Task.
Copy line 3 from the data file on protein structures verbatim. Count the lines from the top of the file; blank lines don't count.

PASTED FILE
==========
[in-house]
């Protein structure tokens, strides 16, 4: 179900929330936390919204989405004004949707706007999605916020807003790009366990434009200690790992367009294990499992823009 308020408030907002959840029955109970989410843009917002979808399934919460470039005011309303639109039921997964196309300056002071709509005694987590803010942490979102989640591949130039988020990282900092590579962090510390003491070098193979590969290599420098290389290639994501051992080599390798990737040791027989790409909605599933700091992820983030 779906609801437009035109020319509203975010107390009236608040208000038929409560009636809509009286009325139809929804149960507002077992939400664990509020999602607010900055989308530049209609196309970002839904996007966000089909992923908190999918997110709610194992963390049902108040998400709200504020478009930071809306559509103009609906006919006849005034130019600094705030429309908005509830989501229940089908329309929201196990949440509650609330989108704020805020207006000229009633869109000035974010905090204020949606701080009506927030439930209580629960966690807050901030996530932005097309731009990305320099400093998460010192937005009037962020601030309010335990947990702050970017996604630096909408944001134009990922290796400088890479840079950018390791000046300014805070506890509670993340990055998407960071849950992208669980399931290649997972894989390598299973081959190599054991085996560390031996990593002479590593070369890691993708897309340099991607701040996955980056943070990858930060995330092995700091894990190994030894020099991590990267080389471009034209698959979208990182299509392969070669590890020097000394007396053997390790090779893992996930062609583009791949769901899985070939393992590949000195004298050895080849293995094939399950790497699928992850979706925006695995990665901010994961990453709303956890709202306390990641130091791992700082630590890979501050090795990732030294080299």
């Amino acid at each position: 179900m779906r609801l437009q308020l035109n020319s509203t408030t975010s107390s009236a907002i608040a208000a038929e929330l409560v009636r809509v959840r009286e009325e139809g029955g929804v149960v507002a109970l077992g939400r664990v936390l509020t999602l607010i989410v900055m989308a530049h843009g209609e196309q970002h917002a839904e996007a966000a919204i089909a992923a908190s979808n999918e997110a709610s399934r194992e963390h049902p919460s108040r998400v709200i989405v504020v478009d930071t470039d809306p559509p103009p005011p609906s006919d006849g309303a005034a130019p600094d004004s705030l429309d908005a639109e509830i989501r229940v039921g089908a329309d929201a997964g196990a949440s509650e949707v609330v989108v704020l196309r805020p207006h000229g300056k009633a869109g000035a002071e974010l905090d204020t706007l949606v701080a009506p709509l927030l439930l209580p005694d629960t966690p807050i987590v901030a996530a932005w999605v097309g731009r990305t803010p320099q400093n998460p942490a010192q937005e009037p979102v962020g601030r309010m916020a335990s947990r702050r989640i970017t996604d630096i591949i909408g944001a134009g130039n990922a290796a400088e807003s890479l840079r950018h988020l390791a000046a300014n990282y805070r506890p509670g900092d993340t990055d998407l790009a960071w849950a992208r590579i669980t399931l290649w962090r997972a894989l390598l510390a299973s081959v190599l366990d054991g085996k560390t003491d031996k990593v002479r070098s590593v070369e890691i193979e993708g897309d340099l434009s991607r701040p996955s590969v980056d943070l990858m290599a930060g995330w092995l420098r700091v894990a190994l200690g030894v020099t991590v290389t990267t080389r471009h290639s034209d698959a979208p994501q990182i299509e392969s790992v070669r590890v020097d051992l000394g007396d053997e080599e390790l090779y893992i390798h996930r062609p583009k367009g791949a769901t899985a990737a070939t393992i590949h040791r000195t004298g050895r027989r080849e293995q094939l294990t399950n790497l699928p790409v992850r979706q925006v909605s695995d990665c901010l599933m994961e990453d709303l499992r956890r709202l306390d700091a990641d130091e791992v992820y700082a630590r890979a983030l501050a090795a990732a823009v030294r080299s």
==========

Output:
């Amino acid at each position: 179900m779906r609801l437009q308020l035109n020319s509203t408030t975010s107390s009236a907002i608040a208000a038929e929330l409560v009636r809509v959840r009286e009325e139809g029955g929804v149960v507002a109970l077992g939400r664990v936390l509020t999602l607010i989410v900055m989308a530049h843009g209609e196309q970002h917002a839904e996007a966000a919204i089909a992923a908190s979808n999918e997110a709610s399934r194992e963390h049902p919460s108040r998400v709200i989405v504020v478009d930071t470039d809306p559509p103009p005011p609906s006919d006849g309303a005034a130019p600094d004004s705030l429309d908005a639109e509830i989501r229940v039921g089908a329309d929201a997964g196990a949440s509650e949707v609330v989108v704020l196309r805020p207006h000229g300056k009633a869109g000035a002071e974010l905090d204020t706007l949606v701080a009506p709509l927030l439930l209580p005694d629960t966690p807050i987590v901030a996530a932005w999605v097309g731009r990305t803010p320099q400093n998460p942490a010192q937005e009037p979102v962020g601030r309010m916020a335990s947990r702050r989640i970017t996604d630096i591949i909408g944001a134009g130039n990922a290796a400088e807003s890479l840079r950018h988020l390791a000046a300014n990282y805070r506890p509670g900092d993340t990055d998407l790009a960071w849950a992208r590579i669980t399931l290649w962090r997972a894989l390598l510390a299973s081959v190599l366990d054991g085996k560390t003491d031996k990593v002479r070098s590593v070369e890691i193979e993708g897309d340099l434009s991607r701040p996955s590969v980056d943070l990858m290599a930060g995330w092995l420098r700091v894990a190994l200690g030894v020099t991590v290389t990267t080389r471009h290639s034209d698959a979208p994501q990182i299509e392969s790992v070669r590890v020097d051992l000394g007396d053997e080599e390790l090779y893992i390798h996930r062609p583009k367009g791949a769901t899985a990737a070939t393992i590949h040791r000195t004298g050895r027989r080849e293995q094939l294990t399950n790497l699928p790409v992850r979706q925006v909605s695995d990665c901010l599933m994961e990453d709303l499992r956890r709202l306390d700091a990641d130091e791992v992820y700082a630590r890979a983030l501050a090795a990732a823009v030294r080299s």